visited a cigarette company in New York City last fall and met with the key executives of
that company. At that time the Speaker made clear a significantly more proactive
tobacco control effort would be needed to secure preemption. Out of those discussions
the notion of a comprehensive Tobacco Control Act (that would provide preemption) evolved.
In order to gain preemption, the Speaker wanted a Comprehensive Tobacco
Control Act along the lines of the alcohol model. The Speaker believes the trick to
doing this would be that such an act would have to have the appearance
of a comprehensive scheme. Joe stated that leadership in both chambers are
aware of and support this effort. Joe stated that the chances for success, in his judgment
are very good because the key players have all been involved. However, the chances of
success depended upon the perception that the act was comprehensive.
The conversation shifted to Joe stating Speaker Brown and Chairman Floyd
would attempt to make the Tobacco Control Act as close as possible in
appearance to the concepts that the anti-tobacco groups were fostering.
Amazingly, that shuddering thought had no discussion. [emphasis
Whatever the Smokeless Tobacco Council ultimately decided about
Brown's proposal, it is clear that the cigarette companies worked to implement it. On July
11 SB 376 was amended to propose weak preemptive smoking restrictions following a Tobacco
Institute draft. Brown was delivering for the tobacco industry. SB 376 cleared the
Assembly Government Organization Committee, a committee that had been historically
friendly to the tobacco industry.
The industry's effort was derailed when the Smokeless Tobacco Council
memo appeared mysteriously at the offices of the voluntary health agencies and several
media outlets. The resulting storm of media criticism killed SB 376.[12-14]
The Voluntary Health Agencies Accept Preemption
In February 1992 Assembly Member Terry Friedman (D-Santa Monica), one
of only 8 legislators (out of 120) who refused to take tobacco industry campaign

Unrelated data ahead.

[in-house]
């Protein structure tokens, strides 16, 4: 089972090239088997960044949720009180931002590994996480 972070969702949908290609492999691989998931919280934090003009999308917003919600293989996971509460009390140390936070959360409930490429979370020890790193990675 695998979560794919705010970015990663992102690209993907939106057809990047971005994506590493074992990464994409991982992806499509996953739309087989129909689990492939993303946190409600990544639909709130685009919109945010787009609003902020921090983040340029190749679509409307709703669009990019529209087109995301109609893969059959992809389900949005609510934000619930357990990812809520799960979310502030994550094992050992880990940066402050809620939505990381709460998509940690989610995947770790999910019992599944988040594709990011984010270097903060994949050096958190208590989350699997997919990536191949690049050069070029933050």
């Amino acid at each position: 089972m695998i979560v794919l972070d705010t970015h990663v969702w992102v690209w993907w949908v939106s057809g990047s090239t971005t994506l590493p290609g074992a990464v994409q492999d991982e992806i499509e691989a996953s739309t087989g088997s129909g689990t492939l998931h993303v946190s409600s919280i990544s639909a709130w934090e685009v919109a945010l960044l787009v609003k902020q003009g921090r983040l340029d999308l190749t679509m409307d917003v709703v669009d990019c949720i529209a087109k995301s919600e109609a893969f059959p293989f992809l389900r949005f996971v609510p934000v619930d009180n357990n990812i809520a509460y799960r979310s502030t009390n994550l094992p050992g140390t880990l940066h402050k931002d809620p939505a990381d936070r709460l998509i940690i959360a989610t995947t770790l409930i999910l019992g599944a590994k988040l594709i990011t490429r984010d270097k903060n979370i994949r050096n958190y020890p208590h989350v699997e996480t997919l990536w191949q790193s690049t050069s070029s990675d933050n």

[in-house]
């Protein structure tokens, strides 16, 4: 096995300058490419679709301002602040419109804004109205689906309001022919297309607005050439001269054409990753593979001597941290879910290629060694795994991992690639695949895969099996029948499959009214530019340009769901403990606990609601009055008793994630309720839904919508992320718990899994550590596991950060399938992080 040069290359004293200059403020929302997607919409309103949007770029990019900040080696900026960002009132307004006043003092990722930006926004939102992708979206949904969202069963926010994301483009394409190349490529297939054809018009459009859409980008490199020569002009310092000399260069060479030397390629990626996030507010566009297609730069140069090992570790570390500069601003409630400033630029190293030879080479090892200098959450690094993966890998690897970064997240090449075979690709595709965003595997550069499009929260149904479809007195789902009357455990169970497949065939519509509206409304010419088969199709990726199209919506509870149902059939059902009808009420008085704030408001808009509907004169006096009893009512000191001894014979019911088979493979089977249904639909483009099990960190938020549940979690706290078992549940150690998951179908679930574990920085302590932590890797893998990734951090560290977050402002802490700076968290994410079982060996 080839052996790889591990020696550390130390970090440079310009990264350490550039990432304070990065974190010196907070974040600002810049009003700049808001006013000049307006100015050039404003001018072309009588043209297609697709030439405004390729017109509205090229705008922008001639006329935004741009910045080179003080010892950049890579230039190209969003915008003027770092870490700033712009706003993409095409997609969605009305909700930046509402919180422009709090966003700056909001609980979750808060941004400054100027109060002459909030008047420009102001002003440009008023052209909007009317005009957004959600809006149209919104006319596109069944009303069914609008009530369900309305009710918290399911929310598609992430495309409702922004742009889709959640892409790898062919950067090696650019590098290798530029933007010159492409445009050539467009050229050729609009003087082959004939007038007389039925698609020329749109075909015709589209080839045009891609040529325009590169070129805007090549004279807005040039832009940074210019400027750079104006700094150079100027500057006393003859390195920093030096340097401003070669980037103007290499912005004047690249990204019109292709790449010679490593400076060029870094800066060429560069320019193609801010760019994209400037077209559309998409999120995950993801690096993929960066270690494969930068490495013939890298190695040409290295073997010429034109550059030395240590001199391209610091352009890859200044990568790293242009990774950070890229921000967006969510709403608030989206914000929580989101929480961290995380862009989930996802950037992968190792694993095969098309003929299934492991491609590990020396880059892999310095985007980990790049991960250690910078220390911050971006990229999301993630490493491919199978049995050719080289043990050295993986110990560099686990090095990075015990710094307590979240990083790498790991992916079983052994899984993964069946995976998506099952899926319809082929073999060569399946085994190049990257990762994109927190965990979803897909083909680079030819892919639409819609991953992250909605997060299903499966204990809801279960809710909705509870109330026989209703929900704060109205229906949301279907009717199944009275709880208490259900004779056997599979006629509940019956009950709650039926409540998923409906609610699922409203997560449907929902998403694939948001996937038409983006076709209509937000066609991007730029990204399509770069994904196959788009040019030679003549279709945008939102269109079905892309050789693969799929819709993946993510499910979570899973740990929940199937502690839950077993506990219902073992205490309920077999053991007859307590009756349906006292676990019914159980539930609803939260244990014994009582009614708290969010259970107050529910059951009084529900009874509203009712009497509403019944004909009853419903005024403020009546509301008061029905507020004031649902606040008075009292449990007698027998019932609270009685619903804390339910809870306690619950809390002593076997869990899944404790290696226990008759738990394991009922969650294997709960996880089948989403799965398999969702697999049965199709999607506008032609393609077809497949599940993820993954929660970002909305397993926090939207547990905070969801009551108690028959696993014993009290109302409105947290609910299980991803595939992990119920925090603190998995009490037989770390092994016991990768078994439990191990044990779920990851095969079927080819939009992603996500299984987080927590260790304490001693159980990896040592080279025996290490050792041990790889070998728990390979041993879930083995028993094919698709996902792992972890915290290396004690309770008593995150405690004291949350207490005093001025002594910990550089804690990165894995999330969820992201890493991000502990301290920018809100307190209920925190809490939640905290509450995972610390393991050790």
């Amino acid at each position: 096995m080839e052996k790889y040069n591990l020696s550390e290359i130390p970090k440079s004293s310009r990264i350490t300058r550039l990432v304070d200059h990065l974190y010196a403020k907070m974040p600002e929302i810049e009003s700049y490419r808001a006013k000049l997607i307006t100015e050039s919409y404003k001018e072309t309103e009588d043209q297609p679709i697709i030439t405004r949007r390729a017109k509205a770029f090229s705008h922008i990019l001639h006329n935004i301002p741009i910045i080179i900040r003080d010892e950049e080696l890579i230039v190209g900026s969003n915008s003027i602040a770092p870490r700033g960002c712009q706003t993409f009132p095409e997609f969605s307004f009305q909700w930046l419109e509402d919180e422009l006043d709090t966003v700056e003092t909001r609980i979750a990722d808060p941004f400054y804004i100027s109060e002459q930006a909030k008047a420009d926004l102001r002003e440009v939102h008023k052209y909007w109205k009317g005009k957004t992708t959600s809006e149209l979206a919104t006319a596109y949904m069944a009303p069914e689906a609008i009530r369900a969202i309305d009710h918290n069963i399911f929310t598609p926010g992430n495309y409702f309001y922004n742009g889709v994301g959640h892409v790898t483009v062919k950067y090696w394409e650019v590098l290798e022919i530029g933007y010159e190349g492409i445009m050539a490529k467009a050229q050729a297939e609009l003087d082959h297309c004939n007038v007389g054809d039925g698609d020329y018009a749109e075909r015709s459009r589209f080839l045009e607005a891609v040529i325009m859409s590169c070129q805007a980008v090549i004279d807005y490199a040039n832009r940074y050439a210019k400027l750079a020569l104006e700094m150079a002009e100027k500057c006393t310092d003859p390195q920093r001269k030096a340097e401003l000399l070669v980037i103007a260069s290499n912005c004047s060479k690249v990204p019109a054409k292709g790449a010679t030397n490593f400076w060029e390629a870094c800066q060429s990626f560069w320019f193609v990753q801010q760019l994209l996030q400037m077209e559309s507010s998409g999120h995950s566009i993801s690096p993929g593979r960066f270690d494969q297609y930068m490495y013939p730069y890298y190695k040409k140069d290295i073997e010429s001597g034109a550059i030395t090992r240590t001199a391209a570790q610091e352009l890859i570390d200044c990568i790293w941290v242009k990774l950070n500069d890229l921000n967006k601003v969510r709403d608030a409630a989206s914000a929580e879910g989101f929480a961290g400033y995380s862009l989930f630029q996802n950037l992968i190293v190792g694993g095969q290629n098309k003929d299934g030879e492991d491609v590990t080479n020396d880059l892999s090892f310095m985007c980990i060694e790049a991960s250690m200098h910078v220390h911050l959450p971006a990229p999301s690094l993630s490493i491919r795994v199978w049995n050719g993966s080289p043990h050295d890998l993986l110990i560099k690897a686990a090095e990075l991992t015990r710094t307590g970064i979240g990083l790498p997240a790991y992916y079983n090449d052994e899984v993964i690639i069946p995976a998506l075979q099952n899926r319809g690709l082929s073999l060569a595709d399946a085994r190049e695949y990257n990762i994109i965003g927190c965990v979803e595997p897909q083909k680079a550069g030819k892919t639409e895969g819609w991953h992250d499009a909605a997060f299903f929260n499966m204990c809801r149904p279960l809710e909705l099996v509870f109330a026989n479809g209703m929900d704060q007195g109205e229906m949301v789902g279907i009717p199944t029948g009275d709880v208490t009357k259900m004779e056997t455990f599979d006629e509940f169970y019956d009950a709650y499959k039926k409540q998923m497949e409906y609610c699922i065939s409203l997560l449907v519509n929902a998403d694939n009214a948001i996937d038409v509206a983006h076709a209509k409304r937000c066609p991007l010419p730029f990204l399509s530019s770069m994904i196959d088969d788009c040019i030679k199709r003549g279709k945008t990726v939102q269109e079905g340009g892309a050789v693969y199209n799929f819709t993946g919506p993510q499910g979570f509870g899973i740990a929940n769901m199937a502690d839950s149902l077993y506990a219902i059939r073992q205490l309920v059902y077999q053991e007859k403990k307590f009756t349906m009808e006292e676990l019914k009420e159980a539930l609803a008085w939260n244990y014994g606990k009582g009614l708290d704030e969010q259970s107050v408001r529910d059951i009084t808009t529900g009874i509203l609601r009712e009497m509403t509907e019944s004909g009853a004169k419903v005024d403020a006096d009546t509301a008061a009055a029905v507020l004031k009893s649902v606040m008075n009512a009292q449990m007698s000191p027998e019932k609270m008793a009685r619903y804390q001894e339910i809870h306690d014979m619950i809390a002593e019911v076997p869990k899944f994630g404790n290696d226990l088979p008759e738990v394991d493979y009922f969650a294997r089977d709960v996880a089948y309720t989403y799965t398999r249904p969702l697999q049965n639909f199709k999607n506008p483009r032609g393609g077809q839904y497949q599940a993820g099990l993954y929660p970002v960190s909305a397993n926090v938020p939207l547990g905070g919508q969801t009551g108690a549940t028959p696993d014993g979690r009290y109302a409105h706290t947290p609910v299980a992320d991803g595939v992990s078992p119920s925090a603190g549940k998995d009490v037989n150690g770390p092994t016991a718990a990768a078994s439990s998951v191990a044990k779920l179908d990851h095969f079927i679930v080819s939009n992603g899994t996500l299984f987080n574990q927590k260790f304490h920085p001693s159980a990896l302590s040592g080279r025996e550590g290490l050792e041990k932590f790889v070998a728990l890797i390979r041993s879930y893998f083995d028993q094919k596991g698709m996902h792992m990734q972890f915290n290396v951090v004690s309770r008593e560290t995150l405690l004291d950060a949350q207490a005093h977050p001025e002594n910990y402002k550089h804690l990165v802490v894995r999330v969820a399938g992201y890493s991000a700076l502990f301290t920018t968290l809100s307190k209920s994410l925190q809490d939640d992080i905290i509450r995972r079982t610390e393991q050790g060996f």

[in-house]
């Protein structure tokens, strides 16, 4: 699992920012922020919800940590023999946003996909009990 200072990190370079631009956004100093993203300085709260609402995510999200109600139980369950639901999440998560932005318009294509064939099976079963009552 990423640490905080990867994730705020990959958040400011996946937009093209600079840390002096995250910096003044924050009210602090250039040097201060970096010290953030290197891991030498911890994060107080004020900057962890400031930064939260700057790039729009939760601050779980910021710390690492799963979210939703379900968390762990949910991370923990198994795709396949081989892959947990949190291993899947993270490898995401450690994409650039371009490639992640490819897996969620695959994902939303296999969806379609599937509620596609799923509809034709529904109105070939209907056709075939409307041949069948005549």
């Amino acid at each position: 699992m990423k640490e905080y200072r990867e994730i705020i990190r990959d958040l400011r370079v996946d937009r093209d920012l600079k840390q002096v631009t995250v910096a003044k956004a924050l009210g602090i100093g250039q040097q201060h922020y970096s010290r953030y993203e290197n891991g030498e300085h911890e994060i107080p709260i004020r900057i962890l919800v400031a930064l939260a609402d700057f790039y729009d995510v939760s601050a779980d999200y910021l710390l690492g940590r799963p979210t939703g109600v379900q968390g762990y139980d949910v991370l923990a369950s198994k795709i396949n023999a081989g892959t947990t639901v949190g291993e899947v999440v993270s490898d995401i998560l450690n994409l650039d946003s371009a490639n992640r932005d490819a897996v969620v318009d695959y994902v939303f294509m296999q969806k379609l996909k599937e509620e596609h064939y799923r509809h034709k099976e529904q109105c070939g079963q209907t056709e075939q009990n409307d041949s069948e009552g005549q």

contributions and a supporter of tobacco control efforts in the Legislature, introduced AB 2667, a nonpreemptive statewide clean indoor air law
that would have ended smoking in all enclosed workplaces. Friedman promoted the bill as an
alternative to local tobacco control ordinances. Because AB
2667 dealt with labor law, Friedman designated as the enforcement agency the California
Occupational Safety and Health Administration (CalOSHA) in the state Department of
Industrial Relations instead of the Department of Health Services (DHS). The voluntary
health agencies ”American Lung Association (ALA), American Heart Association (AHA),
and American Cancer Society (ACS) ”supported AB 2667, as did the California Medical
Association (CMA) and the California Labor Federation (AFL-CIO).
Despite its lack of enthusiasm for state legislation on clean indoor air issues, Americans
for Nonsmokers' Rights (ANR) also supported Friedman's efforts as long as his bill did not
contain language that preempted local ordinances.
Despite support for AB 2667, it had only a very slim chance of passing
because the hospitality and tourism industries, not simply the tobacco industry, were
unlikely to allow the bill to go forward. Because the odds
against the bill were so great, neither the state voluntary health agencies nor ANR saw
any practical reason to engage in broad discussions over the desirability of a state law
versus local ordinances or the conditions under which preemption of local ordinances would
be an acceptable compromise to obtain a state smoke-free workplace law.
The prospect of enacting statewide workplace smoking legislation
improved dramatically when Friedman negotiated support for his bill from the California
Restaurant Association (CRA). The CRA was concerned
about the growing body of scientific evidence that linked secondhand smoke with illness
and the potential liability for tobacco-induced diseases through worker compensation and
Americans with Disabilities Act claims. In previous years, the
CRA board had taken the position that there should be a single statewide standard
regulating smoking in all public places, including restaurants, and that the CRA would
continue to oppose local ordinances due to concerns about unfair competition.
Because of the CRA's concerns about secondhand smoke, the organization
was open to endorsing the Friedman bill. But it was unwilling to do so unless the CRA goal
of a uniform statewide law was also met, and it made its support contingent on inclusion
of preemption of local ordinances. Friedman amended AB 2667 to
include a preemption provision that would supersede and render unnecessary the
local enactment or enforcement of local ordinances regulating the smoking of tobacco
products in enclosed places of employment.  The CRA immediately
endorsed the amended bill. This was the first time an important
business lobby in Sacramento had supported tobacco control legislation; the coalition of
health groups supporting AB 2667 were ecstatic.
By continuing to support AB 2667 after it was amended to include
preemption, however, the state voluntary health agencies adopted a position that
conflicted with their national organizations' policies against preemption. In 1989, in
response to preemptive legislation that had been proposed by the tobacco industry and
enacted in a growing number of states, the national voluntary health agencies, acting
through the Coalition on Smoking OR Health, took a strong anti-preemption position. It advised affiliates that it is better to have no law